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Deadly Consumerism

By   Follow Me on Twitter     Message Mary Shaw     Permalink
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opednews.com Headlined to H3 11/30/08

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Black Friday, the day after Thanksgiving Thursday in the U.S., when many Americans have the day off from work and use it to begin their holiday shopping, is generally considered one of the busiest shopping days of the year. The day gets its name from the prospect that the heavy shopping on this date will push retailers' balance sheets out of the red and into the black.

Despite the bad economy this year, countless American consumers still camped out for hours after Thanksgiving dinner outside their favorite shops in order to be at the head of the queue when the shops opened early Friday.

OK, that's fine. If people have nothing better to do, and they have the money to spend, that's their business. Go for it.

But what happened this year on Black Friday at a Long Island Wal-Mart is bigger than that, and much more heinous, be it intentional or not. It demonstrated that some Americans will put their desire to be first in line for that limited inventory of 50-inch televisions above all else -- even if it means that another human being has to die in the process.

If you haven't heard the story, here is a summary, courtesy of the New York Daily News:
A Wal-Mart worker died early Friday after an "out-of-control" mob of frenzied shoppers smashed through the Long Island store's front doors and trampled him, police said.

The Black Friday stampede plunged the Valley Stream outlet into chaos, knocking several employees to the ground and sending others scurrying atop vending machines to avoid the horde.
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When the madness ended, 34-year-old Wal-Mart worker Jdimytai Damour was dead, and four shoppers, including a woman eight months pregnant, were injured.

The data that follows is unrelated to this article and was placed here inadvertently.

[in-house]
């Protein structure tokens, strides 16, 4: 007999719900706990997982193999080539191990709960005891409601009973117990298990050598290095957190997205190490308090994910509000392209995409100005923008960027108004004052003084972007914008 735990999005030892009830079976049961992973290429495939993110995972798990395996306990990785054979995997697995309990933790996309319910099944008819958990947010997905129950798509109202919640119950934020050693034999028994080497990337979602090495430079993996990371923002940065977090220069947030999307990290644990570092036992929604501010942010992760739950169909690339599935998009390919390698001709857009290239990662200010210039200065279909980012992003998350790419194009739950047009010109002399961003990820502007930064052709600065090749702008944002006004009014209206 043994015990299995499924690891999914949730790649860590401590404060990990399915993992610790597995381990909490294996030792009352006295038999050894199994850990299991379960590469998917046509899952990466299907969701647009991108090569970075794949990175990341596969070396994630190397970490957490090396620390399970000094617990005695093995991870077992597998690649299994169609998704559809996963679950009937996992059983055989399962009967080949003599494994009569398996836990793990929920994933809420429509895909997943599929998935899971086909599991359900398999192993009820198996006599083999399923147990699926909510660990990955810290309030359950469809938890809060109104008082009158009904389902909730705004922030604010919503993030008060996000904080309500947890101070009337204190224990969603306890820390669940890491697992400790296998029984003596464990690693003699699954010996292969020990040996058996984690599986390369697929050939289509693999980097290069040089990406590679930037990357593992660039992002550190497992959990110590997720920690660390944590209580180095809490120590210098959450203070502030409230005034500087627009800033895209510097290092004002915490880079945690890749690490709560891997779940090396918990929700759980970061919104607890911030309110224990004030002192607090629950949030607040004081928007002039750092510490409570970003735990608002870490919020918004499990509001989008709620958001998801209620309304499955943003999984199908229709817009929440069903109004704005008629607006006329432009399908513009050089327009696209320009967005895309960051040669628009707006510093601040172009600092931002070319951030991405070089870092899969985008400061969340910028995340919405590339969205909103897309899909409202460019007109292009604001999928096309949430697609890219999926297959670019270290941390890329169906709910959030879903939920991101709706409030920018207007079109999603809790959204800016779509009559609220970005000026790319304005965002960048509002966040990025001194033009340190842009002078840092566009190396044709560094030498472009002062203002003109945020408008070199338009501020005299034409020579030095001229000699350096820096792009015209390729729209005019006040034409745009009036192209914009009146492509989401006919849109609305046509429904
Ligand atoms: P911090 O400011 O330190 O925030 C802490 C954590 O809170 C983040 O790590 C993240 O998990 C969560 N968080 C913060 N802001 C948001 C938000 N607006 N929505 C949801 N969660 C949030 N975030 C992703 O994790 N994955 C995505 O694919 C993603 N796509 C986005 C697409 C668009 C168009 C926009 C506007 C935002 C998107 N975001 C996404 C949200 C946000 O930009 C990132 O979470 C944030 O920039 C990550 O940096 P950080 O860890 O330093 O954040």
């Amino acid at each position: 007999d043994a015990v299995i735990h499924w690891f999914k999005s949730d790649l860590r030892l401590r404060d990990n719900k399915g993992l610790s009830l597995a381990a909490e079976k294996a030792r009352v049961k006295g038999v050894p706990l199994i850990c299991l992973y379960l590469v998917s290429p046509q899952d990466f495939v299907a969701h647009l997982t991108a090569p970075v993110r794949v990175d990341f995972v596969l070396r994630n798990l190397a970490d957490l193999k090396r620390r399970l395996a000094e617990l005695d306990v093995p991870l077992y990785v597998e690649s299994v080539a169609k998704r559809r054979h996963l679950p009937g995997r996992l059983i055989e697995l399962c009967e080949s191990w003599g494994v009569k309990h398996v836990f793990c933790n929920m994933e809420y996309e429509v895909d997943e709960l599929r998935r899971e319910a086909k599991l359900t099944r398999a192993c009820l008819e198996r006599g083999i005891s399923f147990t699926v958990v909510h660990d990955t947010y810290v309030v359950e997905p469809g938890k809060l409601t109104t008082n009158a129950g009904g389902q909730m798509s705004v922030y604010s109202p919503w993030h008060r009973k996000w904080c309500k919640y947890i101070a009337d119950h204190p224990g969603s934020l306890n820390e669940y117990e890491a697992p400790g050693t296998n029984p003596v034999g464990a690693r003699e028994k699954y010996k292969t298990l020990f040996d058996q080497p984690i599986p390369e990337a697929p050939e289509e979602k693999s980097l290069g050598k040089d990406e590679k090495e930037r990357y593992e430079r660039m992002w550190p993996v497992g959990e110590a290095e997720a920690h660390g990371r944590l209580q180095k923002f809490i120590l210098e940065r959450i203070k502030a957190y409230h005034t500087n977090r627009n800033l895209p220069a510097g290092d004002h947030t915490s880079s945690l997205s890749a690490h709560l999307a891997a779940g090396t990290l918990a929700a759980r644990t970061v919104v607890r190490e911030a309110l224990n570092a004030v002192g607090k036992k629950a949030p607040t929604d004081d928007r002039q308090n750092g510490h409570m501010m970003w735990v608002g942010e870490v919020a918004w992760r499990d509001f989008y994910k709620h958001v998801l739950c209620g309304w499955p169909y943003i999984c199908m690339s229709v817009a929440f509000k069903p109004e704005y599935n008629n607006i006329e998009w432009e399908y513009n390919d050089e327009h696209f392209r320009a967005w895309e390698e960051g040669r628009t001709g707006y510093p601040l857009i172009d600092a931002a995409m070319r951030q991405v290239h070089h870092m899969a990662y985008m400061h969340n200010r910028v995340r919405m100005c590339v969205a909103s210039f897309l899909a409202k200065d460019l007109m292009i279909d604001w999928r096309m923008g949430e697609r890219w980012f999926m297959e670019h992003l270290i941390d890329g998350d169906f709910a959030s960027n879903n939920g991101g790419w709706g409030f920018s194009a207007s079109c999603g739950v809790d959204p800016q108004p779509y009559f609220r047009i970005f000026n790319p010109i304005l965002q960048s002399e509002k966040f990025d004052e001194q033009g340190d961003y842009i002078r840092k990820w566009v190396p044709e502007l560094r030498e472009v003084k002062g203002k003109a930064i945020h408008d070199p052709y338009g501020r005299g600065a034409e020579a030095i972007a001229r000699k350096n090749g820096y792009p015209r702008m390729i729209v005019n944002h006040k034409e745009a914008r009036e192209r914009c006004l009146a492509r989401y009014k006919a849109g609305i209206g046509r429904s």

This is America on shopping adrenaline, credit cards, selfishness, and competitive greed.

What seemingly matters to the American consumer -- even today, apparently -- is keeping up with the proverbial Joneses, and exceeding them at any cost. Shopping has become a sport, and consumerism has become a contest, even in what might be the worst economic downturn since the Great Depression.

If your neighbor has a 40-inch television, you have to run out and buy a 50-inch TV with more proverbial bells and whistles -- whether or not you can afford it.

And, if someone stands in your way, trample him to death, damn it!

How cheap really is that big TV if it costs you your soul?
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Mary Shaw is a Philadelphia-based writer and activist, with a focus on politics, human rights, and social justice. She is a former Philadelphia Area Coordinator for the Nobel-Prize-winning human rights group Amnesty International, and her views (more...)
 

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